People have many ideas and notions about posture. I have recently overheard conversations and read facebook posts and am concerned about what people go through to achieve a position that they think will make them look better without any regard for how they feel.
I would like to share my FAQ’s about Posture – Myth vs Reality
I have so much trouble standing or sitting straight. I must be weak. What muscles should I strengthen to be able to stand or sit straight?
Very often we think that if we tighten the muscles of our chest and belly, and of our back, our muscles will hold us up in a straight position. However, the opposite is true. By doing this, you will have muscles pulling from the front and the back and your spine becomes compressed in the crossfire. When you are not holding so tightly you can feel the lightness and length of your posture. You can feel the pressure on your feet, where it belongs and not in your neck, back, hips, or knees.
My mother always told me to “stand straight.” What does that mean?
Some people think of themselves as a stack of bricks, straight and strong. They are immovable. See myth number 1, 2, and 3. We are not a stack of bricks. We have brain. Even in the age of “smart” building, a stack of bricks does not have a brain. Bricks, or a building, cannot adjust for the nuances of balance and function. We are moving beings, not static towers.
I do loads of sit ups, but still can’t stand for more than 10 minutes without pain. Why is that?
If your posture creates pain, then it is not working for you. You need to move differently and not stand like a stack of bricks. Posture is not about strengthening any muscles. It is about how we organize and coordinate the movements of our head, back, hips, arms, and legs. Our anatomical design, as humans allows us to stand upright but we have to allow our muscles to be relaxed and our skeleton, or bony pelvis to support our belly.
I try very hard to stand straight. Why does my neck hurt?
See question above. Our muscles are meant to move us, not hold us. Our neck muscles are very small. They are for quick movement, for scanning our horizon, for keeping us out of danger; they are not for holding our heads up. Heads are heavy. Again, our anatomical design allows our skeleton to support us and our muscles to move us.
How can I stand up for a longer period when I am wearing high heels?
High heels move our center of gravity forward. If we are aware of our pressure on the feet, it won’t matter if we are standing on pebbles, rocks, dirt, sand, or high heels. Again, we have a brain. If we can sense what we need to do and adjust for different situations, as long as we are wearing shoes that fit correctly we can stand in or on any surface.
I can’t stand or sit for longer than 5 minutes. Everyone says I have beautiful posture. Is it supposed to hurt?
See question previous questions. Our posture needs to come from inside of us. It comes from sensing what we are doing and what we might do differently, not from what it looks like on the outside.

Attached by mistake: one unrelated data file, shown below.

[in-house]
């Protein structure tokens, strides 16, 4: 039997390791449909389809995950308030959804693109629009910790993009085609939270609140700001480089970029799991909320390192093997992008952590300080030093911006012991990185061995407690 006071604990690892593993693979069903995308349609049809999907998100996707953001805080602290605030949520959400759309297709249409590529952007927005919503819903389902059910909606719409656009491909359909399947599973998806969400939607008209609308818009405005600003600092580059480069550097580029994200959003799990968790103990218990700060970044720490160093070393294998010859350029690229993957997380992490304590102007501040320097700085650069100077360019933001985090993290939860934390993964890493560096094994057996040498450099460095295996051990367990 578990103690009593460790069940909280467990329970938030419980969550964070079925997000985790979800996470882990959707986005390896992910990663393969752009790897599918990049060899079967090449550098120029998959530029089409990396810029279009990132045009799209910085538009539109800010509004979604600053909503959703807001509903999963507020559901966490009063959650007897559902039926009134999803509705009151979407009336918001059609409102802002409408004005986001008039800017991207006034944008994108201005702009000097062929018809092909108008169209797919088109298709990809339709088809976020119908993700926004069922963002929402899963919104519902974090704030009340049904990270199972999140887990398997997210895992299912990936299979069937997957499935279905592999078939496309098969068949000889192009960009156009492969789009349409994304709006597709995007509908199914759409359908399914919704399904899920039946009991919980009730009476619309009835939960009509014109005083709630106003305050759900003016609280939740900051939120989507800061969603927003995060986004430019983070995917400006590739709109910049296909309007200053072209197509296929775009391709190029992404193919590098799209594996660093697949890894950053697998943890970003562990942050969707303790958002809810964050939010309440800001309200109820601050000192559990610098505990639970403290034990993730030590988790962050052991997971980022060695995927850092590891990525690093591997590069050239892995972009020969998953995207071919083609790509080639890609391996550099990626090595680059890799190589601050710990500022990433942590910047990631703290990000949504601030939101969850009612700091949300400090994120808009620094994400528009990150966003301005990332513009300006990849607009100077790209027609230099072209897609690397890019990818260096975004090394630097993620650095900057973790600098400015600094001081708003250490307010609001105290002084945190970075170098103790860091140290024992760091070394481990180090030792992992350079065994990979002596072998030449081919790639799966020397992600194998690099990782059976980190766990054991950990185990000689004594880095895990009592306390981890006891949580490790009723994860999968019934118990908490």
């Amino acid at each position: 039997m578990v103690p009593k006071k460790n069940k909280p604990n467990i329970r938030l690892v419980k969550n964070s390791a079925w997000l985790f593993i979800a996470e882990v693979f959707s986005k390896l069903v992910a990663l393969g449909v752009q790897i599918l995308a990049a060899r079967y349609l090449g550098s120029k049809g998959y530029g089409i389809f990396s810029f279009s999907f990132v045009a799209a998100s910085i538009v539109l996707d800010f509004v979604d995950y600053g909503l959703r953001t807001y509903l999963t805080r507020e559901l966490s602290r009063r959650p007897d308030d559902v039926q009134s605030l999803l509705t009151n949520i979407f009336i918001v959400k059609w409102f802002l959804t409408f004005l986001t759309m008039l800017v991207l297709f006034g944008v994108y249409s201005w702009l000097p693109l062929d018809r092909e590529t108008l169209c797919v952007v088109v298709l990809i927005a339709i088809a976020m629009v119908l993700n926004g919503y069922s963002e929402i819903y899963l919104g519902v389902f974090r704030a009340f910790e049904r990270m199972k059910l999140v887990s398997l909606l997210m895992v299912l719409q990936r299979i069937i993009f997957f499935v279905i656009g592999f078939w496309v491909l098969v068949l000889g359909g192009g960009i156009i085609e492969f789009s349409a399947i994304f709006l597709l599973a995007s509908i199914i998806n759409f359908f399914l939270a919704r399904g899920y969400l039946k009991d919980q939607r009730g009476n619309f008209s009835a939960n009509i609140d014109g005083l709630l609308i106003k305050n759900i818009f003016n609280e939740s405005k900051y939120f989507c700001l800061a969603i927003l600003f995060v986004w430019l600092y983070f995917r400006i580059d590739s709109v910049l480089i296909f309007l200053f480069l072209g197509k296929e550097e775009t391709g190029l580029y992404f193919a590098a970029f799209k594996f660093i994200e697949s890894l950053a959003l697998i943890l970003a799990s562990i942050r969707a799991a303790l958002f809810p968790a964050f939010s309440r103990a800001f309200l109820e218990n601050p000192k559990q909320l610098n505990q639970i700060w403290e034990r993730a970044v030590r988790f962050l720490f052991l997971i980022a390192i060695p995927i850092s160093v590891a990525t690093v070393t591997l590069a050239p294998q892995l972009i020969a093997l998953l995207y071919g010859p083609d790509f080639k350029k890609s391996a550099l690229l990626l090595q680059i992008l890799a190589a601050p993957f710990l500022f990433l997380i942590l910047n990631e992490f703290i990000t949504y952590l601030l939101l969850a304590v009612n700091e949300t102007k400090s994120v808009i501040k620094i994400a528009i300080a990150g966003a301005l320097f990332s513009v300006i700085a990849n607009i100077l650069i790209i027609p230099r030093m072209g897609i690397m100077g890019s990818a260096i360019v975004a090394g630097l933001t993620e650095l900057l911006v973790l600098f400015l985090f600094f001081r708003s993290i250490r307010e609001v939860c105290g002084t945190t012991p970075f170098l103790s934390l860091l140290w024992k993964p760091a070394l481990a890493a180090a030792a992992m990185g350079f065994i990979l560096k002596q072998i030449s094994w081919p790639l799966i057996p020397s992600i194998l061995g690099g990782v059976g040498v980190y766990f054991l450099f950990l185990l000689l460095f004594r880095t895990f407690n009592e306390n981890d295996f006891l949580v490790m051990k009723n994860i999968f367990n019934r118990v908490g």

My mother tells me to pull my shoulders back. Can I wear a band to keep them back? Or is there an exercise I can do to strengthen my upper back?
You could wear a band to hold you, but you would probably fight against it the whole time you are wearing it and as soon as you took it off you would revert back to your original posture and be in a great deal of pain. Good posture comes from the inside, not from an outside force.
Sometimes when I sing in the choir, my throat feels tight. I try to hold my head up straight. Is there an exercise I can do to strengthen my neck?
Again, this has nothing to do with the strength in your neck. We do not sing with our necks. Singing is about breathing and how you control and coordinate all of the muscles involved. It is not about strengthening. You need to hold your head in a way that allows your muscles are soft and your neck is comfortable. A lesson with a trained voice teacher might help you.
I read about a gadget that I can sit on at work that will teach me to sit up straight. How does that work? Does it work?
Our posture is not static. We cannot depend on an outside “gadget” to know what our brain wants to do and when. A quick fix is a way not to pay attention to ourselves. We need to know where we are and where we want to be. This happens through learning to be aware.
What is good posture anyway?
Posture is not static. In order for your posture to be “good,” it has to allow you to move in any direction at any given time. The better question is, “How adaptable is your posture to different situations.” What are you standing for- to talk to a loved one, to give speech, to navigate a room full of strangers? Our posture will be different for all of these activities.
My hope is that these answers will help clear up some common misconceptions about posture.
The key to understanding and improving our posture is to move with ease and grace.
Contact me to learn more about your movement, your balance, how to decrease pain, and creakiness at http:movementmatters.us.